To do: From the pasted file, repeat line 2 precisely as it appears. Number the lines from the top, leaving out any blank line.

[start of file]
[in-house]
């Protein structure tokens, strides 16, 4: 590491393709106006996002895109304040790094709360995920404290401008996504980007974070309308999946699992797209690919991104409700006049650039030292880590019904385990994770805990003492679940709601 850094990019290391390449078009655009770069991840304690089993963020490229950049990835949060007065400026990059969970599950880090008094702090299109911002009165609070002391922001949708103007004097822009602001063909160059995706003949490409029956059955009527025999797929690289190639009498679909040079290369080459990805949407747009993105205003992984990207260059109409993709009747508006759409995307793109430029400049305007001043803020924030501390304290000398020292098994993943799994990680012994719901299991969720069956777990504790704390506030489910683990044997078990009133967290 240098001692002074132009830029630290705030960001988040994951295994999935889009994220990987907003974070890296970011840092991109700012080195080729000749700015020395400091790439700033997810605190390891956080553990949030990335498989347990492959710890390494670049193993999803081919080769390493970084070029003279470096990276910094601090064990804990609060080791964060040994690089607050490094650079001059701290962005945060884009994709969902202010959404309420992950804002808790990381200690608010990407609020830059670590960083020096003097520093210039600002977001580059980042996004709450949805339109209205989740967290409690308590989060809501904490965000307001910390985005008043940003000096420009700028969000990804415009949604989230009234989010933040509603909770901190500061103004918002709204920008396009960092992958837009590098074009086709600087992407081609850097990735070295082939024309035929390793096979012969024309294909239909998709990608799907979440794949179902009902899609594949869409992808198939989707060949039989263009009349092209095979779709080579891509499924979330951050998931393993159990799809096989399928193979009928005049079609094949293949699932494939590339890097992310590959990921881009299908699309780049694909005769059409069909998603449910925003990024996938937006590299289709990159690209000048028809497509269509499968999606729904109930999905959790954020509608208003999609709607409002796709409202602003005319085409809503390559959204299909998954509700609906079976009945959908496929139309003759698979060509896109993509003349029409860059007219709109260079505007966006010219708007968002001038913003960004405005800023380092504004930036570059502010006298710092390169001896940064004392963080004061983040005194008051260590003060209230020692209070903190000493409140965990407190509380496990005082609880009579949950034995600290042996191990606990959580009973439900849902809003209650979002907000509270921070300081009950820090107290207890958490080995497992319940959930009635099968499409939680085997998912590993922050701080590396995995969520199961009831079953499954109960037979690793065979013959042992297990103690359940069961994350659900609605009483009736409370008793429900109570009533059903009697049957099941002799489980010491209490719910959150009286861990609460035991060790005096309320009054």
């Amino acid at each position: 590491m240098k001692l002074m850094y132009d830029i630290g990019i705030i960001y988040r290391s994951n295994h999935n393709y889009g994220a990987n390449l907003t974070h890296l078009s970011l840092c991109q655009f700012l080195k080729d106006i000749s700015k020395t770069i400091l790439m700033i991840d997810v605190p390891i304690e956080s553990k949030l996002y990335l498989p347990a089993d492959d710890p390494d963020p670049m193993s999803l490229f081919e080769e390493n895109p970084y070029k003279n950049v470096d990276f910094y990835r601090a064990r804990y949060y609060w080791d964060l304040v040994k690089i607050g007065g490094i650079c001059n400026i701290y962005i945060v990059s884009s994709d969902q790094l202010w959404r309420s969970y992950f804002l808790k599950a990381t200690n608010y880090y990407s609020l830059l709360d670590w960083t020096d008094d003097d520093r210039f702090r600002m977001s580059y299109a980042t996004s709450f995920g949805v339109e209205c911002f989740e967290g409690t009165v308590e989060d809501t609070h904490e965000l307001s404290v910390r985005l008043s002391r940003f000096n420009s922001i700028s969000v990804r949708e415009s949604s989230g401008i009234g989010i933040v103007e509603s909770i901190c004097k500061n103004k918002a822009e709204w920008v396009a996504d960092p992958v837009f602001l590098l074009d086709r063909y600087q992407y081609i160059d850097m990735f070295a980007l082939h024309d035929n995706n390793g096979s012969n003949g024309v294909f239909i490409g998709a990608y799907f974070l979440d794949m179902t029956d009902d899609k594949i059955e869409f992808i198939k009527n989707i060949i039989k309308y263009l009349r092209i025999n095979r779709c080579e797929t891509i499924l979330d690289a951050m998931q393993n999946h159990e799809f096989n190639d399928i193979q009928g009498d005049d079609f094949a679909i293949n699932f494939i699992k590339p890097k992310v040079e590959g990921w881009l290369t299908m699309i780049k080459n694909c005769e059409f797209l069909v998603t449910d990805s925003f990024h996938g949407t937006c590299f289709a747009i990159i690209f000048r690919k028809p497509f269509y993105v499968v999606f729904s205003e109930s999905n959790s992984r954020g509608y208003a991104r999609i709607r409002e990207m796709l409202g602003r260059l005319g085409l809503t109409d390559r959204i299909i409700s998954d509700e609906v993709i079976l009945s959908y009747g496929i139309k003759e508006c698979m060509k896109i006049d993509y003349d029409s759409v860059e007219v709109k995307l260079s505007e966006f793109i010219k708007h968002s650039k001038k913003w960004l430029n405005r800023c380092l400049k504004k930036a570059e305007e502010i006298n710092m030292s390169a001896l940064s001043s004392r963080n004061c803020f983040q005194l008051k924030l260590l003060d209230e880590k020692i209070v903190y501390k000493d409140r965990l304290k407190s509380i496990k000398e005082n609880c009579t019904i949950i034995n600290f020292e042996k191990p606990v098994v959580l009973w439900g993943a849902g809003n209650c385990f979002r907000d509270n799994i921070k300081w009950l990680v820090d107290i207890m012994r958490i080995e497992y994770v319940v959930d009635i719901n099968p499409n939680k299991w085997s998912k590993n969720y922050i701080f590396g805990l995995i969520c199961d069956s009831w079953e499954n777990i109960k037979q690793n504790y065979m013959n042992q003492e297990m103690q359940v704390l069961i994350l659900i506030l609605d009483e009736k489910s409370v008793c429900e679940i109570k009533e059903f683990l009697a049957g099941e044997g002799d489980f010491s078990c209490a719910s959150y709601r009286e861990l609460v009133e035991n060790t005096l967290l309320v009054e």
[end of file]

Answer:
């Protein structure tokens, strides 16, 4: 590491393709106006996002895109304040790094709360995920404290401008996504980007974070309308999946699992797209690919991104409700006049650039030292880590019904385990994770805990003492679940709601 850094990019290391390449078009655009770069991840304690089993963020490229950049990835949060007065400026990059969970599950880090008094702090299109911002009165609070002391922001949708103007004097822009602001063909160059995706003949490409029956059955009527025999797929690289190639009498679909040079290369080459990805949407747009993105205003992984990207260059109409993709009747508006759409995307793109430029400049305007001043803020924030501390304290000398020292098994993943799994990680012994719901299991969720069956777990504790704390506030489910683990044997078990009133967290 240098001692002074132009830029630290705030960001988040994951295994999935889009994220990987907003974070890296970011840092991109700012080195080729000749700015020395400091790439700033997810605190390891956080553990949030990335498989347990492959710890390494670049193993999803081919080769390493970084070029003279470096990276910094601090064990804990609060080791964060040994690089607050490094650079001059701290962005945060884009994709969902202010959404309420992950804002808790990381200690608010990407609020830059670590960083020096003097520093210039600002977001580059980042996004709450949805339109209205989740967290409690308590989060809501904490965000307001910390985005008043940003000096420009700028969000990804415009949604989230009234989010933040509603909770901190500061103004918002709204920008396009960092992958837009590098074009086709600087992407081609850097990735070295082939024309035929390793096979012969024309294909239909998709990608799907979440794949179902009902899609594949869409992808198939989707060949039989263009009349092209095979779709080579891509499924979330951050998931393993159990799809096989399928193979009928005049079609094949293949699932494939590339890097992310590959990921881009299908699309780049694909005769059409069909998603449910925003990024996938937006590299289709990159690209000048028809497509269509499968999606729904109930999905959790954020509608208003999609709607409002796709409202602003005319085409809503390559959204299909998954509700609906079976009945959908496929139309003759698979060509896109993509003349029409860059007219709109260079505007966006010219708007968002001038913003960004405005800023380092504004930036570059502010006298710092390169001896940064004392963080004061983040005194008051260590003060209230020692209070903190000493409140965990407190509380496990005082609880009579949950034995600290042996191990606990959580009973439900849902809003209650979002907000509270921070300081009950820090107290207890958490080995497992319940959930009635099968499409939680085997998912590993922050701080590396995995969520199961009831079953499954109960037979690793065979013959042992297990103690359940069961994350659900609605009483009736409370008793429900109570009533059903009697049957099941002799489980010491209490719910959150009286861990609460035991060790005096309320009054």